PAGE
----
April 10, 2006
A modern woman's perspective on TV's take on love, sex, and everything in between.Love Is On The Air
But He's So Dreamy
Jerk Love In Prime-Time
|So far as I can tell, the basic idea seems to be that I should be a confident, intelligent, interesting woman who spends a good deal of time and energy pursuing bliss with a man who is not particularly interesting, not particularly intelligent, and not particularly nice to me.|
Rory's a sweet and spunky Yale student. Veronica's a sassy teen detective with skillz so mad she'd make Nancy Drew crap her roadster in shame. Clearly, these are two young women who are going places in life — except romantically, where their exploits have caused previously intelligent people to flood the IMDB message board with an endless discourse that looks something like this: Veronica LUVS Logan!! Veronica HEARTS Duncan!!! Dean iz Rory's TRULUV!!!! There's no way Logan is as good for Rory as Jess was, and if u dont agrE U R stoopid!!!!!! (This second Logan is a different one. There is a Veronica's Logan and a Rory's Logan. I realize that this is confusing, but it is not my fault. There is some kind of law currently in effect at the minor networks requiring every show to have a Logan, and no matter now you feel about it, you just have to tough it out, because this is how it's going to be, at least until fall when the new season begins and everyone's named Tyler or Zach. Also, I must confess I'm not entirely sure that those people on the IMDB boards were previously all that intelligent. But I do know that a little stupid leads to a lot of stupid, and in that way, entire civilizations are lost. So.)
Lost's Kate has her own little surly-dreamboat seesaw going on with Jack and Sawyer. To be honest, I don't know that I'd label Jack 100% dickwad, but he certainly has enough mood swings and daddy issues to prevent any girl in her right mind from considering him good boyfriend material. Now, Kate does deserve some slack, because being trapped on a mystical island that just flat-out doesn't allow emotionally functional people is a pretty good excuse for bad romantic decision-making. Her only other options are ranch-hoarding Hurley ("Dude!"), drug-addicted hobbit Charlie, and whichever of Scott and Steve is still alive. Besides, as a wanted murderer herself, Kate isn't exactly a prize, and she's damn lucky Claire's too busy with the baby to walk around looking any more nubile and dewy than she already does. Still, sooner or later, they're all going to run out of sunscreen, and a girl could hag up mighty fast in that equatorial climate. Kate could be up Spinster Creek without a paddle before she knows it. She'd do wise to make with the choosing now and get her freak on whilst she can.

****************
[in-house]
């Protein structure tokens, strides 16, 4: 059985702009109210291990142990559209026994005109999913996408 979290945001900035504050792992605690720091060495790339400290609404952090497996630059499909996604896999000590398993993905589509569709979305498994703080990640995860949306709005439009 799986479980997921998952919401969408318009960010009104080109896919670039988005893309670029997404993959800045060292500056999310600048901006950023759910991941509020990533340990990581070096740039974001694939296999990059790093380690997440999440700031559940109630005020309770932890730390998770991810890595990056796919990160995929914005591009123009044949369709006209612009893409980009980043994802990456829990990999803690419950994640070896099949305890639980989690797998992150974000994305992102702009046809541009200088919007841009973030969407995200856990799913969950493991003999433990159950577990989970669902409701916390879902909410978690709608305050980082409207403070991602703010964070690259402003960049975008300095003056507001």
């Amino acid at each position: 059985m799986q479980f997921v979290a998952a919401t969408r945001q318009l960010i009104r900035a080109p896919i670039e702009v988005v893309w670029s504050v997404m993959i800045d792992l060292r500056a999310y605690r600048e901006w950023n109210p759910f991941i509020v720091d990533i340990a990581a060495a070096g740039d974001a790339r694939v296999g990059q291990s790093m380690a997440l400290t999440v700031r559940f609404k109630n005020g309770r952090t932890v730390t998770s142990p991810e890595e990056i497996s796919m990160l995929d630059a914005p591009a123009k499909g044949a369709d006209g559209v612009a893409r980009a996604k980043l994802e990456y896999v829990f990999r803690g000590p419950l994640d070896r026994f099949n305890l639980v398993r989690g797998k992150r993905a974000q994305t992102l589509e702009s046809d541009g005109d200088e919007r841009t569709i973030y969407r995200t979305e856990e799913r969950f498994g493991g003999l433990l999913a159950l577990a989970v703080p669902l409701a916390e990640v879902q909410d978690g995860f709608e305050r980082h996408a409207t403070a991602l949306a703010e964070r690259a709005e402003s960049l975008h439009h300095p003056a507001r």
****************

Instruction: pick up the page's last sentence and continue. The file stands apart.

You know, it's not that I don't get the need for dramatic tension — and the pressure on the writers to create it week after week. I do. I also get that characters need to be flawed to be real. But that's just it: if my favorite characters are making foolish choices, I want that behavior to be coming from real struggles deep within the character, and NOT just some tired old plot clichˇ along the lines of "Good Gurls Think Bad Boyz R Hott." Hell, ER's Abby's toxic touch in relationships has certainly annoyed me many a time over the years, but the fact that it came from a real place — the emotional damage caused by her whackjob Sally Field of a mother — made it make sense, and made it worthwhile to stick with her on her long, long road to semi-okay-ness. Putting a heroine through romantic difficulty is a pretty clear ploy to get me to root for her happiness, so I don't think it's much to ask that what I'm supposed to be rooting for be root-worthy. I mean, sure, there are plenty of real women who behave like the ones on the TV. I know some of them. They're the friends whose calls I've started screening. The fact that this exists in real life doesn't mean I want it from my entertainment. There's a reason there's not a hit show called, An Afternoon at the DMV.
|One of the great things about television is that we get to take a real journey with a character. We spend years with these people. Watching them screw up is an important part of that journey, yes. But we need payoff, too.|
And then find new ways to fuck things up.
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